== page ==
The outcome depended not upon compromise between the two sides in Congress but upon whose definition of the situation prevailed. If tariff is an instrument of foreign policy and general regulation for international purposes, the anti-protectionists win; if the traditional definition of tariff as an aid to 100,000 individual firms prevails, then the protectionists win.
The advantage of Langille’s framing of the question – “what are we trying to do?” – is helpful insofar as it sets aside debates between formalism and functionalism, and implicitly sides with those who see no divide between principle and policy: both are cast simply as a matter of what the law is meant to do, and how it ‘works’ to accomplish that task. Once the problem has been defined and the successful policy choice promulgated into law, legal adjudication and administration can be made to cohere on the basis of a purposive interpretation of the resulting rules.
Unfortunately, purposive interpretation in international labour law is not so easy. I have spent much of the last week scanning the record of the last ten years of discussions at the ILO’s Governing Body, regarding the reform of standards and supervision processes. These are discussions of process, mind you, not discussions leading to actual international standard-setting. What these discussions reveal is unsurprising: action being taken and rules amended despite the absence of any consensus about problem definition. Without compromise at the level of problem definition – except for an agreement not to agree – the unfortunate result is a set of processes which reflect multiple, often incoherent logics. Each party tries to convert their interest into a principle, but neither principle prevails.
Such conflict of problem definition is just as likely to be reflected in international labour standards. While it is true that the ILO Constitution sets out high-level normative aims, the relevance of international regimes relies on their possession not only of a goal, but also an operative logic, i.e. an understanding of how specific norms will be realized by the policy or standard in question. Reading those Governing Body decisions has made clear to me that the resulting rules or procedures may actually embody conflicting norms which are inherent to the system, not accidental; the high-level aims may be purposefully vague and multivalent; and the resulting institutions may rely on multiple, incoherent logics. What a ‘correct’ derivation from the resulting texts might look like, in this type of situation, is without question a non-deterministic inquiry.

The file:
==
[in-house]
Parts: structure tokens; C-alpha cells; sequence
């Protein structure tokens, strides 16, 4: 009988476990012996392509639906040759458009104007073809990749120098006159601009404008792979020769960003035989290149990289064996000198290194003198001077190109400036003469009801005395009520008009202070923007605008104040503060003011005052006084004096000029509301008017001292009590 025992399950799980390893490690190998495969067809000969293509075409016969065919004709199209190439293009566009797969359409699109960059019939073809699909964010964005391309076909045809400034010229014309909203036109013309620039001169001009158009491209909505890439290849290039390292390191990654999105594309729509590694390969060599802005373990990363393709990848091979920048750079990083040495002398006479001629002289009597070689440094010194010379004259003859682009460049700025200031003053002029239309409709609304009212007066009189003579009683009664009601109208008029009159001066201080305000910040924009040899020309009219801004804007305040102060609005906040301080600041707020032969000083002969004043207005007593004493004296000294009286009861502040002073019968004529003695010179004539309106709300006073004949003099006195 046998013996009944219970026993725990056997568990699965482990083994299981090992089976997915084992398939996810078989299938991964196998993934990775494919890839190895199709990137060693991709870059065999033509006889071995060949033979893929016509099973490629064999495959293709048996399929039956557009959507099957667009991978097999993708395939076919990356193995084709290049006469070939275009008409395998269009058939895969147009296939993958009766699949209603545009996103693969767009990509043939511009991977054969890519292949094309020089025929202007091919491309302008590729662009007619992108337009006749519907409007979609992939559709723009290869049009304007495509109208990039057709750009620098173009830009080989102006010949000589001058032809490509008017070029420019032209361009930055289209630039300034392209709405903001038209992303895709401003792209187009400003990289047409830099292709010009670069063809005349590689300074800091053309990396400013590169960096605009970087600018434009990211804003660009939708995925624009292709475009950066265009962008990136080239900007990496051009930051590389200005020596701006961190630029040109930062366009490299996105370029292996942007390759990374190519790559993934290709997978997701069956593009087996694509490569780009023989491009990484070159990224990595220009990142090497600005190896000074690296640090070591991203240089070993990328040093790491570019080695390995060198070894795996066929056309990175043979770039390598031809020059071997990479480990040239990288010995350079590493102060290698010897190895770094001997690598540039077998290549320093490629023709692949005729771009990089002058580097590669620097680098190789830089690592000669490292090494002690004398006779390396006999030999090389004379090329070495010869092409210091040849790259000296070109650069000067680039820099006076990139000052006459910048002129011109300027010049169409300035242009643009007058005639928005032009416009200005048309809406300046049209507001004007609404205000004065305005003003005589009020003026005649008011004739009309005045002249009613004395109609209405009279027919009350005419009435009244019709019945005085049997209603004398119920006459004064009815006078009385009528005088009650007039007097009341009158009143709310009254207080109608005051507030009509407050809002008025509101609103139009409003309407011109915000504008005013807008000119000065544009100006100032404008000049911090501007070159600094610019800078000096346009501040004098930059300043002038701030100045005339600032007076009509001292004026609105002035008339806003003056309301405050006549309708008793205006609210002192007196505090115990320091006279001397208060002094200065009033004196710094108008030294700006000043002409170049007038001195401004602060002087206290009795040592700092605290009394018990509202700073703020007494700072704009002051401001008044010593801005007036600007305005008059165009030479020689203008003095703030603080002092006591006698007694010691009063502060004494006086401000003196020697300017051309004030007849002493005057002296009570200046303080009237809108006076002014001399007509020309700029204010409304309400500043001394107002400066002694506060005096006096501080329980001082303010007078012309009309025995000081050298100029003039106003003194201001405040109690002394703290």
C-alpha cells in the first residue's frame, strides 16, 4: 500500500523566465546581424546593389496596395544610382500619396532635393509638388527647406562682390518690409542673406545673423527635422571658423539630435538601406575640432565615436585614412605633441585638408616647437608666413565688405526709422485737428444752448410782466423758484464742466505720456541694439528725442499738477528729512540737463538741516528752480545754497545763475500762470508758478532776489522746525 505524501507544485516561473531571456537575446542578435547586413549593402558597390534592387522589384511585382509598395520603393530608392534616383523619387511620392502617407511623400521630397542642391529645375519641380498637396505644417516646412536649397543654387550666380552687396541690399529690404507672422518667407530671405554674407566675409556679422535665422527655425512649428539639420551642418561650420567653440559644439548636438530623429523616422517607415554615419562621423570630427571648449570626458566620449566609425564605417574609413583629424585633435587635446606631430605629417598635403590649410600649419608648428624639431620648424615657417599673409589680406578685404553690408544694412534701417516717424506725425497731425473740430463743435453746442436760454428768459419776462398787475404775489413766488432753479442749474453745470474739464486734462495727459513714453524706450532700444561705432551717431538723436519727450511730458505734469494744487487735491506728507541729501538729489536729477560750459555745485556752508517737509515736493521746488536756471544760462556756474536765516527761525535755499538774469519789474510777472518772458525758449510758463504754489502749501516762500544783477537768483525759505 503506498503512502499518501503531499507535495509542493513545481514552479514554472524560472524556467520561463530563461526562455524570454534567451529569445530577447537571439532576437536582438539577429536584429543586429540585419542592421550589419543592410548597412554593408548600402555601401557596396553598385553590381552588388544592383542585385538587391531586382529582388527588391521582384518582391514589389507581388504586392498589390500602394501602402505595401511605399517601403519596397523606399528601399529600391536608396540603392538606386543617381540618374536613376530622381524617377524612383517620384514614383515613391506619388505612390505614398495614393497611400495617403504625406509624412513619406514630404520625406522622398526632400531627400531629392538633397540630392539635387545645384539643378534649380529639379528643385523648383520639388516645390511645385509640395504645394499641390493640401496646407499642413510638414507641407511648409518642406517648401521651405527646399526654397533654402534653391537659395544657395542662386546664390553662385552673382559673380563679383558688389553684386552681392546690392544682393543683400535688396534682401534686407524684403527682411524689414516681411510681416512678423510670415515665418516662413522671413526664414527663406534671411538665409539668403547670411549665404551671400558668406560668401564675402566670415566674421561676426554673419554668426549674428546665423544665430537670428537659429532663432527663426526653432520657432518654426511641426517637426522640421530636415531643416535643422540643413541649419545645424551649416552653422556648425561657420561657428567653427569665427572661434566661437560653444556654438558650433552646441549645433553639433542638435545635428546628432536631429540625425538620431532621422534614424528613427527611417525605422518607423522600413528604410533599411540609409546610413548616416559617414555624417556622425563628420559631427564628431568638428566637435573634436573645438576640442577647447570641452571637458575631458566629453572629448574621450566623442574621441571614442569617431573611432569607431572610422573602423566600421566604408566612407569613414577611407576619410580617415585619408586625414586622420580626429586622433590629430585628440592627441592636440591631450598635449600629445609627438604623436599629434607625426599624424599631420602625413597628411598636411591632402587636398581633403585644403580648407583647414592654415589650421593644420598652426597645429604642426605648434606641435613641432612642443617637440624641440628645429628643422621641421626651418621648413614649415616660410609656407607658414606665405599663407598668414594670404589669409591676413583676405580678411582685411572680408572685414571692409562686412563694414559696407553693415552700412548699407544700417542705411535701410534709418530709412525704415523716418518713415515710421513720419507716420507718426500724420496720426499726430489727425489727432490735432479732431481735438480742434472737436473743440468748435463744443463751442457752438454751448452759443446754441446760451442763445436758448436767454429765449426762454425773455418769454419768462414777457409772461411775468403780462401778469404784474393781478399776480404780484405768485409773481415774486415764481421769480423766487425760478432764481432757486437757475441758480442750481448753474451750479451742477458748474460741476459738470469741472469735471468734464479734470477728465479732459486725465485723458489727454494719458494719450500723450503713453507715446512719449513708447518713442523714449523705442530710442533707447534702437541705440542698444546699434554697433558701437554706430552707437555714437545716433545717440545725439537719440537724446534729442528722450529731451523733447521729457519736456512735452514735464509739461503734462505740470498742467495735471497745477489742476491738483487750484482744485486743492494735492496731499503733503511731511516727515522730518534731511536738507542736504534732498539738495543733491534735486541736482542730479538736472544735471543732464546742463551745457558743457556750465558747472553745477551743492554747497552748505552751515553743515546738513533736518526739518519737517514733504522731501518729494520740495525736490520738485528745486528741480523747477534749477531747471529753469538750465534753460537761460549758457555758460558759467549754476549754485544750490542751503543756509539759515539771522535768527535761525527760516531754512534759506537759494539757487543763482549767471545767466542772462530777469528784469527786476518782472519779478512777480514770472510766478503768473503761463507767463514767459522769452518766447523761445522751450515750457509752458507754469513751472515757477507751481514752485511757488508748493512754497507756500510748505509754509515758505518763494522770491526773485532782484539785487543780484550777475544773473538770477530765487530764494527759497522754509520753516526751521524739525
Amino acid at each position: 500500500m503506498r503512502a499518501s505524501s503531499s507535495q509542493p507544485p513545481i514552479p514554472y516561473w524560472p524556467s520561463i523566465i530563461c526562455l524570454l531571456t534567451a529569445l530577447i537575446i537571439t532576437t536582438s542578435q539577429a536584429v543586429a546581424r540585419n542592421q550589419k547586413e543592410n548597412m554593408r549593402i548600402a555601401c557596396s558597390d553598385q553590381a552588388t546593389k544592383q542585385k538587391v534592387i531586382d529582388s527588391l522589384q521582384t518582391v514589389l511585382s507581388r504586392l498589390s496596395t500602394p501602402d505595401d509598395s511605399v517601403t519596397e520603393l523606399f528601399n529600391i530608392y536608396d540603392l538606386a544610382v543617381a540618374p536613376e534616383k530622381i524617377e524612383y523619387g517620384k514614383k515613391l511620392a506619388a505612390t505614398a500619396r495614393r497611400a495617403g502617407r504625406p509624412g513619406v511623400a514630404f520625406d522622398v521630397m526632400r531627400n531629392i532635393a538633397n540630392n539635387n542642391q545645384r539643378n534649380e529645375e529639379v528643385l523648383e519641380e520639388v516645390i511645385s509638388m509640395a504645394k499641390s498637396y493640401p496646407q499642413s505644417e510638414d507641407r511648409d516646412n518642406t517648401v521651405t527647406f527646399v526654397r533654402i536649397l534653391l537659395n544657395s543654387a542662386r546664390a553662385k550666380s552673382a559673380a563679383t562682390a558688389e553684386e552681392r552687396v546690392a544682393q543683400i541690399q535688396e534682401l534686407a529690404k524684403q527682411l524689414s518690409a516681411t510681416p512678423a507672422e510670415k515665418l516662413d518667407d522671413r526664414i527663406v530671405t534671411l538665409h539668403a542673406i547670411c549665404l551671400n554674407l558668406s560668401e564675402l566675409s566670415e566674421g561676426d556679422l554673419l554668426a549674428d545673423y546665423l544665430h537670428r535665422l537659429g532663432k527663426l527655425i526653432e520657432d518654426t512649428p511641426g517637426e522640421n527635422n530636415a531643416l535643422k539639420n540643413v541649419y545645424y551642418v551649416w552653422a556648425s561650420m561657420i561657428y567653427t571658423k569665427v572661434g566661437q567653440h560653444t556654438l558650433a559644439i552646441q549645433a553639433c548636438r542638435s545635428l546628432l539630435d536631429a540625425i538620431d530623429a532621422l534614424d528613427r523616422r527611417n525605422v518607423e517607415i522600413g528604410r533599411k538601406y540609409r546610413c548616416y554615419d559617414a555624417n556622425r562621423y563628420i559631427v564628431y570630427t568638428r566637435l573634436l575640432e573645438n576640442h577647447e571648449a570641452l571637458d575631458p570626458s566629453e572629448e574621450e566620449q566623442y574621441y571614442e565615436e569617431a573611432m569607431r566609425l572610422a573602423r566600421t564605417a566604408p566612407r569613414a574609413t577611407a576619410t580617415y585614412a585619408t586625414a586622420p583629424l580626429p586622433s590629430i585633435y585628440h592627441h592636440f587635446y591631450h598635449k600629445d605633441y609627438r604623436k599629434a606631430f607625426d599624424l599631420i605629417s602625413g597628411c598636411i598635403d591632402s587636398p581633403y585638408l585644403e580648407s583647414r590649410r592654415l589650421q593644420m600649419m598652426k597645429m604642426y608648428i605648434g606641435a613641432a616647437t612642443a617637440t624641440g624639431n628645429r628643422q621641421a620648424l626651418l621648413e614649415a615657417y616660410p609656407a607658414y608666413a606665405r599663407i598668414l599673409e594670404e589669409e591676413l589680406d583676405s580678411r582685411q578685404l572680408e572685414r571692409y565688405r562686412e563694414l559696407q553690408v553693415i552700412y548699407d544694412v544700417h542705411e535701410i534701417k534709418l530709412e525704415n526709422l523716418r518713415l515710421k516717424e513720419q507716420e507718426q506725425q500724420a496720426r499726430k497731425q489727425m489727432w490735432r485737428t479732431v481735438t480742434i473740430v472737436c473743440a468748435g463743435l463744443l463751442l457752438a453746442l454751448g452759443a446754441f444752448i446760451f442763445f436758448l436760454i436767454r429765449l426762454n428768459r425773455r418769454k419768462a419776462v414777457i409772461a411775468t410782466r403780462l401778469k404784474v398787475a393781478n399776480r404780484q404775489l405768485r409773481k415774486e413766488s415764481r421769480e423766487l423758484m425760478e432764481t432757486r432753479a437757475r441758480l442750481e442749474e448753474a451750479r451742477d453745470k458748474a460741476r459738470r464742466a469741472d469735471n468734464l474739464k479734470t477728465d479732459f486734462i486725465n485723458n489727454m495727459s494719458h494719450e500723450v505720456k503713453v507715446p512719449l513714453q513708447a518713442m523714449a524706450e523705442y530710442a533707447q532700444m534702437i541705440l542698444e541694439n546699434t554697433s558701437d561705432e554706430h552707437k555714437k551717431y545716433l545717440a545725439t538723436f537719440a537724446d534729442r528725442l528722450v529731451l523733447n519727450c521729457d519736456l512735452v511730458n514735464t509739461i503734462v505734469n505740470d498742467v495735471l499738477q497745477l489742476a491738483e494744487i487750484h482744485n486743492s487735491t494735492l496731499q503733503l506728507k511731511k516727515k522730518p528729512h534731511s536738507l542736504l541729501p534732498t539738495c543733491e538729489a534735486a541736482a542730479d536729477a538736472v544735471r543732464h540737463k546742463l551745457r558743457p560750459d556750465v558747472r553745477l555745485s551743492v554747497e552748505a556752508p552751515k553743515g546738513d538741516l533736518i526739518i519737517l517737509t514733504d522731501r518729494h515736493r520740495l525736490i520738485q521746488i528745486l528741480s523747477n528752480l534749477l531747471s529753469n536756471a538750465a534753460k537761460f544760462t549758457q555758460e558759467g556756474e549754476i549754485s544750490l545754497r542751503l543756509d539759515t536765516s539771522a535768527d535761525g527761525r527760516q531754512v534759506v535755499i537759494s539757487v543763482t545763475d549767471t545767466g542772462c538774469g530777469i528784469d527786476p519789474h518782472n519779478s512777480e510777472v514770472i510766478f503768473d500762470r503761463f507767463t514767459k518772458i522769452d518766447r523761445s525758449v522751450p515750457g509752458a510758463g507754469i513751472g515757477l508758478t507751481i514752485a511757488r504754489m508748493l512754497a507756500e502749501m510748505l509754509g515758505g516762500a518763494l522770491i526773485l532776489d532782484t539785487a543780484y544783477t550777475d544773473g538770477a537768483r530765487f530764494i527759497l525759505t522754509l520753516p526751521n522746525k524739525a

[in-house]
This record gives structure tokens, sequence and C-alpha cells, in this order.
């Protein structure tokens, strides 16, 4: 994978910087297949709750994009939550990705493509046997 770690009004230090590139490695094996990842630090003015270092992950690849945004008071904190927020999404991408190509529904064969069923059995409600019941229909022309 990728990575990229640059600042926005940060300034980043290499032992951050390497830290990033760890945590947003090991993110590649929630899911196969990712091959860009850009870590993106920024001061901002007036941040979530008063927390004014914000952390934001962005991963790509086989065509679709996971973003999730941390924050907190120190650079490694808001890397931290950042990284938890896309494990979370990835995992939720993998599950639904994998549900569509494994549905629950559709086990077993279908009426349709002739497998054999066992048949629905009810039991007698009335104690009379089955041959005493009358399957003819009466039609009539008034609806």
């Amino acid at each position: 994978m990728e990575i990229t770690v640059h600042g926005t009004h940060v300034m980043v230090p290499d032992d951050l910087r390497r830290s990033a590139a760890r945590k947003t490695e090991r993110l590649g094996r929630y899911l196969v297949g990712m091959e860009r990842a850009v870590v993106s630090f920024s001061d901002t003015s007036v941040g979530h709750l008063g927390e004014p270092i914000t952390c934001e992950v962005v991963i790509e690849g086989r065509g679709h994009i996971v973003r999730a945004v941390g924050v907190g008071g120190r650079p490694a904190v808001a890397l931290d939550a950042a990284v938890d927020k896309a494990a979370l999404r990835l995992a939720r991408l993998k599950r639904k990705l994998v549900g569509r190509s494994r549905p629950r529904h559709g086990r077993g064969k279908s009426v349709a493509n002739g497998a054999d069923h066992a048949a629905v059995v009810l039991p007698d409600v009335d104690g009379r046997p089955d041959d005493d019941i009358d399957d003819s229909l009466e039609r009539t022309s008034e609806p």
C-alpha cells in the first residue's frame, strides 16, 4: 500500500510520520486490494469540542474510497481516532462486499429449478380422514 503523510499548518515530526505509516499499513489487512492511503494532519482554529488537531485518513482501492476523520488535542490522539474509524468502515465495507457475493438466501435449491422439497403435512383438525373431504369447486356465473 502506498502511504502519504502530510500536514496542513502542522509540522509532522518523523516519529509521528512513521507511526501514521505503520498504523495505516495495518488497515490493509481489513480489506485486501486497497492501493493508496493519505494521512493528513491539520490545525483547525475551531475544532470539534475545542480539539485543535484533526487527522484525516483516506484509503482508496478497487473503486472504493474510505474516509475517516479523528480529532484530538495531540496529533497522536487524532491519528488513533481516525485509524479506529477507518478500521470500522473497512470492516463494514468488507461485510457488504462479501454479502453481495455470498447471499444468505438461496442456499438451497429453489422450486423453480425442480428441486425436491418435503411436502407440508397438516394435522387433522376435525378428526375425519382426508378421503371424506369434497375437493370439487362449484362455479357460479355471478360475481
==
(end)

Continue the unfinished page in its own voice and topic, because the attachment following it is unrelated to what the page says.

The book is Raymond A. Bauer, Ithiel de Sola Pool, and Lewis A. Dexter, American Business and Public Policy: The Politics of Foreign Trade (New York, Atherton Press, 1963); the review is Theodore Lowi, “American Business, Public Policy, Case-Studies, and Political Theory” (1964) 16:4 World Politics 677
One could call a recent episode, in which the employees at a Mott’s factory in upstate New York’s Williamson face a $1.50 an hour pay cut combined with other benefits reductions just another day in the continued American slide toward inequality. Yet as noted by New York Times writer Steve Greenhouse, the strike is interesting because the concessions are being demanded at at time when the parent company, The Dr. Pepper Snapple Group, is showing healthy profits.
As noted by Leo Casey over at Dissent Magazine’s blog, there’s nothing new about the race to the bottom which has undermined middle class incomes over the past 40 years. Wages for the bottom 90% of the American workers have stagnated for the last 30 years, at the expense of the wages of the top 10%. That’s 20 years of growth for which all of the benefits have flowed to society’s richest.
There is no reasonable argument that this is fair – data shows that the change can’t be attributed to growing gaps in educational attainment.